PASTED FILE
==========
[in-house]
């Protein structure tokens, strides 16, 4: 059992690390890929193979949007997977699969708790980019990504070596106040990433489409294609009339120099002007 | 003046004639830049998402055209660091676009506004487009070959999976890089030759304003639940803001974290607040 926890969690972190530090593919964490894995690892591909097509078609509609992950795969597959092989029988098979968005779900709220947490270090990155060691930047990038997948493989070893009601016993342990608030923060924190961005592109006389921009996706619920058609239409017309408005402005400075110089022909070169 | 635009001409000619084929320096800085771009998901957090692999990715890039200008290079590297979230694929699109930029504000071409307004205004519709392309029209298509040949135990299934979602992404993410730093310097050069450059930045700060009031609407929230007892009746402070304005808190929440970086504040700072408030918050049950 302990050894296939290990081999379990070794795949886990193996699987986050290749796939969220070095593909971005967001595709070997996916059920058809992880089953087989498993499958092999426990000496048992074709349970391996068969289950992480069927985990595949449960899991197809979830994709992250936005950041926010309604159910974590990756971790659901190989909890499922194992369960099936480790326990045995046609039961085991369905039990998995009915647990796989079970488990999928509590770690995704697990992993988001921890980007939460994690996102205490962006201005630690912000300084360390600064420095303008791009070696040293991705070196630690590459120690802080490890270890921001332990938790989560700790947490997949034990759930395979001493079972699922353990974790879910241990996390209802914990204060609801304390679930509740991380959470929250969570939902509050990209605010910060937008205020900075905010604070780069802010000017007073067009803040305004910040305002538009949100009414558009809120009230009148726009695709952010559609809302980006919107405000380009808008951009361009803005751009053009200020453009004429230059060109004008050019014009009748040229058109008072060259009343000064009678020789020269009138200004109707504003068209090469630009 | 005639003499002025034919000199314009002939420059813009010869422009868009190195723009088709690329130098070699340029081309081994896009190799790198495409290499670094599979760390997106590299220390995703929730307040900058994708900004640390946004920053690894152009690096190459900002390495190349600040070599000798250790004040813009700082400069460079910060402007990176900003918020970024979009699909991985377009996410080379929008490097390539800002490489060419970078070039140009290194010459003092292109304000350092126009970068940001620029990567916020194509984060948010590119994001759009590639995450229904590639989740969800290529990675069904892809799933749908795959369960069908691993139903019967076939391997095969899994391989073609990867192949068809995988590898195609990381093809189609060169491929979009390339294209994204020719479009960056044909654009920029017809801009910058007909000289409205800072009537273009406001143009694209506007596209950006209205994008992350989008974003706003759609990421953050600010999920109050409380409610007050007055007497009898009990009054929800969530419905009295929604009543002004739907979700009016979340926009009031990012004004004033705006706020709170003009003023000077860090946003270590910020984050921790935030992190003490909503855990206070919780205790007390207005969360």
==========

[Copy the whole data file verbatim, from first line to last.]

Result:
[in-house]
């Protein structure tokens, strides 16, 4: 059992690390890929193979949007997977699969708790980019990504070596106040990433489409294609009339120099002007 | 003046004639830049998402055209660091676009506004487009070959999976890089030759304003639940803001974290607040 926890969690972190530090593919964490894995690892591909097509078609509609992950795969597959092989029988098979968005779900709220947490270090990155060691930047990038997948493989070893009601016993342990608030923060924190961005592109006389921009996706619920058609239409017309408005402005400075110089022909070169 | 635009001409000619084929320096800085771009998901957090692999990715890039200008290079590297979230694929699109930029504000071409307004205004519709392309029209298509040949135990299934979602992404993410730093310097050069450059930045700060009031609407929230007892009746402070304005808190929440970086504040700072408030918050049950 302990050894296939290990081999379990070794795949886990193996699987986050290749796939969220070095593909971005967001595709070997996916059920058809992880089953087989498993499958092999426990000496048992074709349970391996068969289950992480069927985990595949449960899991197809979830994709992250936005950041926010309604159910974590990756971790659901190989909890499922194992369960099936480790326990045995046609039961085991369905039990998995009915647990796989079970488990999928509590770690995704697990992993988001921890980007939460994690996102205490962006201005630690912000300084360390600064420095303008791009070696040293991705070196630690590459120690802080490890270890921001332990938790989560700790947490997949034990759930395979001493079972699922353990974790879910241990996390209802914990204060609801304390679930509740991380959470929250969570939902509050990209605010910060937008205020900075905010604070780069802010000017007073067009803040305004910040305002538009949100009414558009809120009230009148726009695709952010559609809302980006919107405000380009808008951009361009803005751009053009200020453009004429230059060109004008050019014009009748040229058109008072060259009343000064009678020789020269009138200004109707504003068209090469630009 | 005639003499002025034919000199314009002939420059813009010869422009868009190195723009088709690329130098070699340029081309081994896009190799790198495409290499670094599979760390997106590299220390995703929730307040900058994708900004640390946004920053690894152009690096190459900002390495190349600040070599000798250790004040813009700082400069460079910060402007990176900003918020970024979009699909991985377009996410080379929008490097390539800002490489060419970078070039140009290194010459003092292109304000350092126009970068940001620029990567916020194509984060948010590119994001759009590639995450229904590639989740969800290529990675069904892809799933749908795959369960069908691993139903019967076939391997095969899994391989073609990867192949068809995988590898195609990381093809189609060169491929979009390339294209994204020719479009960056044909654009920029017809801009910058007909000289409205800072009537273009406001143009694209506007596209950006209205994008992350989008974003706003759609990421953050600010999920109050409380409610007050007055007497009898009990009054929800969530419905009295929604009543002004739907979700009016979340926009009031990012004004004033705006706020709170003009003023000077860090946003270590910020984050921790935030992190003490909503855990206070919780205790007390207005969360």